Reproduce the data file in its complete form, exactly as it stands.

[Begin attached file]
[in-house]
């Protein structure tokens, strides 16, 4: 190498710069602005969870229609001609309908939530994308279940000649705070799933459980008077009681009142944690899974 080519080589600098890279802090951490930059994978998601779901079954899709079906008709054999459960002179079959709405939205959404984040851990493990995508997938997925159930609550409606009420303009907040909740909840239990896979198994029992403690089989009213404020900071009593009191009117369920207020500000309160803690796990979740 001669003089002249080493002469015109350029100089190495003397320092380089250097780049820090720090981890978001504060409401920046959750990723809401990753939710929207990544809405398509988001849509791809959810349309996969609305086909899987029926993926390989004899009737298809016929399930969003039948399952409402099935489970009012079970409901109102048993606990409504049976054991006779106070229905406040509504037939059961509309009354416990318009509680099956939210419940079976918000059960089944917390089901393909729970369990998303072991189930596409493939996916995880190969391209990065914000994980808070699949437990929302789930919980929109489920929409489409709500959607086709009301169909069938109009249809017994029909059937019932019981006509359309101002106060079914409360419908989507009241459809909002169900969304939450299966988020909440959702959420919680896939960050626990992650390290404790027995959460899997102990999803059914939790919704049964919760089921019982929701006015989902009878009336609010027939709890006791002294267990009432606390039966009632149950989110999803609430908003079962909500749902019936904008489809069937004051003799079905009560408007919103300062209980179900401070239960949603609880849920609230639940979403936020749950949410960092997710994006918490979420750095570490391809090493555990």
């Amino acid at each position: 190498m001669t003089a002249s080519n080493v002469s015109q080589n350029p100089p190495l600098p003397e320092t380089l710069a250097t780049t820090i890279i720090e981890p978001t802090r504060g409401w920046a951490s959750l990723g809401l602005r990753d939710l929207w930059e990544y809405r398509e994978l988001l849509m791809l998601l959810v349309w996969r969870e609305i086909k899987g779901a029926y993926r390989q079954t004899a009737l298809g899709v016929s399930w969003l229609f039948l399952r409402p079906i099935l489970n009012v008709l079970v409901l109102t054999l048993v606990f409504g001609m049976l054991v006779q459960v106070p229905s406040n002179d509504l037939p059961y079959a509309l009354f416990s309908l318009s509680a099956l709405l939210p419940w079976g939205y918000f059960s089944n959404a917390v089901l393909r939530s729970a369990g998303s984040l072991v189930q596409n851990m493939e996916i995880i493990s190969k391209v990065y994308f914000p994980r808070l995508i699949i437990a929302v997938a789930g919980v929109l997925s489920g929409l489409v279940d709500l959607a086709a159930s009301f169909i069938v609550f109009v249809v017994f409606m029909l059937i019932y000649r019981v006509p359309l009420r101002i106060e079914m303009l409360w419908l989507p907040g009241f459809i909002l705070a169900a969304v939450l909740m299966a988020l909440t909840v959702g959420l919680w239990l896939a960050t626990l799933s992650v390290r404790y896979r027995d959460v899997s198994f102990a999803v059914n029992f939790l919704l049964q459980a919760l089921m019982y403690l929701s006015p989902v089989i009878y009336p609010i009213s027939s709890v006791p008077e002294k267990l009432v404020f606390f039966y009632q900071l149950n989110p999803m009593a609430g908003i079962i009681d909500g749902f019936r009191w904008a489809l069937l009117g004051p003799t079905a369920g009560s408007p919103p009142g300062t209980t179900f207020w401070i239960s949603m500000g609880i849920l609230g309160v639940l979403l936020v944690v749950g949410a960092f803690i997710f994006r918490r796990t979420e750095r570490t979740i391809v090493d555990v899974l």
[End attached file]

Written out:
[in-house]
């Protein structure tokens, strides 16, 4: 190498710069602005969870229609001609309908939530994308279940000649705070799933459980008077009681009142944690899974 080519080589600098890279802090951490930059994978998601779901079954899709079906008709054999459960002179079959709405939205959404984040851990493990995508997938997925159930609550409606009420303009907040909740909840239990896979198994029992403690089989009213404020900071009593009191009117369920207020500000309160803690796990979740 001669003089002249080493002469015109350029100089190495003397320092380089250097780049820090720090981890978001504060409401920046959750990723809401990753939710929207990544809405398509988001849509791809959810349309996969609305086909899987029926993926390989004899009737298809016929399930969003039948399952409402099935489970009012079970409901109102048993606990409504049976054991006779106070229905406040509504037939059961509309009354416990318009509680099956939210419940079976918000059960089944917390089901393909729970369990998303072991189930596409493939996916995880190969391209990065914000994980808070699949437990929302789930919980929109489920929409489409709500959607086709009301169909069938109009249809017994029909059937019932019981006509359309101002106060079914409360419908989507009241459809909002169900969304939450299966988020909440959702959420919680896939960050626990992650390290404790027995959460899997102990999803059914939790919704049964919760089921019982929701006015989902009878009336609010027939709890006791002294267990009432606390039966009632149950989110999803609430908003079962909500749902019936904008489809069937004051003799079905009560408007919103300062209980179900401070239960949603609880849920609230639940979403936020749950949410960092997710994006918490979420750095570490391809090493555990």
């Amino acid at each position: 190498m001669t003089a002249s080519n080493v002469s015109q080589n350029p100089p190495l600098p003397e320092t380089l710069a250097t780049t820090i890279i720090e981890p978001t802090r504060g409401w920046a951490s959750l990723g809401l602005r990753d939710l929207w930059e990544y809405r398509e994978l988001l849509m791809l998601l959810v349309w996969r969870e609305i086909k899987g779901a029926y993926r390989q079954t004899a009737l298809g899709v016929s399930w969003l229609f039948l399952r409402p079906i099935l489970n009012v008709l079970v409901l109102t054999l048993v606990f409504g001609m049976l054991v006779q459960v106070p229905s406040n002179d509504l037939p059961y079959a509309l009354f416990s309908l318009s509680a099956l709405l939210p419940w079976g939205y918000f059960s089944n959404a917390v089901l393909r939530s729970a369990g998303s984040l072991v189930q596409n851990m493939e996916i995880i493990s190969k391209v990065y994308f914000p994980r808070l995508i699949i437990a929302v997938a789930g919980v929109l997925s489920g929409l489409v279940d709500l959607a086709a159930s009301f169909i069938v609550f109009v249809v017994f409606m029909l059937i019932y000649r019981v006509p359309l009420r101002i106060e079914m303009l409360w419908l989507p907040g009241f459809i909002l705070a169900a969304v939450l909740m299966a988020l909440t909840v959702g959420l919680w239990l896939a960050t626990l799933s992650v390290r404790y896979r027995d959460v899997s198994f102990a999803v059914n029992f939790l919704l049964q459980a919760l089921m019982y403690l929701s006015p989902v089989i009878y009336p609010i009213s027939s709890v006791p008077e002294k267990l009432v404020f606390f039966y009632q900071l149950n989110p999803m009593a609430g908003i079962i009681d909500g749902f019936r009191w904008a489809l069937l009117g004051p003799t079905a369920g009560s408007p919103p009142g300062t209980t179900f207020w401070i239960s949603m500000g609880i849920l609230g309160v639940l979403l936020v944690v749950g949410a960092f803690i997710f994006r918490r796990t979420e750095r570490t979740i391809v090493d555990v899974l």